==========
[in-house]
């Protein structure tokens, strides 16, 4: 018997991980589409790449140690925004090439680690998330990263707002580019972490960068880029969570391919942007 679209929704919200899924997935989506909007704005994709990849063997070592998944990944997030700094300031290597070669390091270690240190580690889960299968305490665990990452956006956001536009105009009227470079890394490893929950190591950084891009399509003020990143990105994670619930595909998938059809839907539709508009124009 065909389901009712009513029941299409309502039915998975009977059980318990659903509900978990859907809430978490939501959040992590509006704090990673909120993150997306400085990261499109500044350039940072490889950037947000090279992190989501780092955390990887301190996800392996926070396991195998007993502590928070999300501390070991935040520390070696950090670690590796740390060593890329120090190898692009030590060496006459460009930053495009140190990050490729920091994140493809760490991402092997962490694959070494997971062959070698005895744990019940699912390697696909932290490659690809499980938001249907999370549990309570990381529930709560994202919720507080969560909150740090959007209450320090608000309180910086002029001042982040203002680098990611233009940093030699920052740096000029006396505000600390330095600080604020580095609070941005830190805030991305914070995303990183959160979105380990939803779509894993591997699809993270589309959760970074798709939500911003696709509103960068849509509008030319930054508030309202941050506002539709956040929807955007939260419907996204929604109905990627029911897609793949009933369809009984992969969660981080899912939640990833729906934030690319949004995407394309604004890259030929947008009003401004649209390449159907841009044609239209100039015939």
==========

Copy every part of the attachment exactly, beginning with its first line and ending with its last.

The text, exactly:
[in-house]
């Protein structure tokens, strides 16, 4: 018997991980589409790449140690925004090439680690998330990263707002580019972490960068880029969570391919942007 679209929704919200899924997935989506909007704005994709990849063997070592998944990944997030700094300031290597070669390091270690240190580690889960299968305490665990990452956006956001536009105009009227470079890394490893929950190591950084891009399509003020990143990105994670619930595909998938059809839907539709508009124009 065909389901009712009513029941299409309502039915998975009977059980318990659903509900978990859907809430978490939501959040992590509006704090990673909120993150997306400085990261499109500044350039940072490889950037947000090279992190989501780092955390990887301190996800392996926070396991195998007993502590928070999300501390070991935040520390070696950090670690590796740390060593890329120090190898692009030590060496006459460009930053495009140190990050490729920091994140493809760490991402092997962490694959070494997971062959070698005895744990019940699912390697696909932290490659690809499980938001249907999370549990309570990381529930709560994202919720507080969560909150740090959007209450320090608000309180910086002029001042982040203002680098990611233009940093030699920052740096000029006396505000600390330095600080604020580095609070941005830190805030991305914070995303990183959160979105380990939803779509894993591997699809993270589309959760970074798709939500911003696709509103960068849509509008030319930054508030309202941050506002539709956040929807955007939260419907996204929604109905990627029911897609793949009933369809009984992969969660981080899912939640990833729906934030690319949004995407394309604004890259030929947008009003401004649209390449159907841009044609239209100039015939």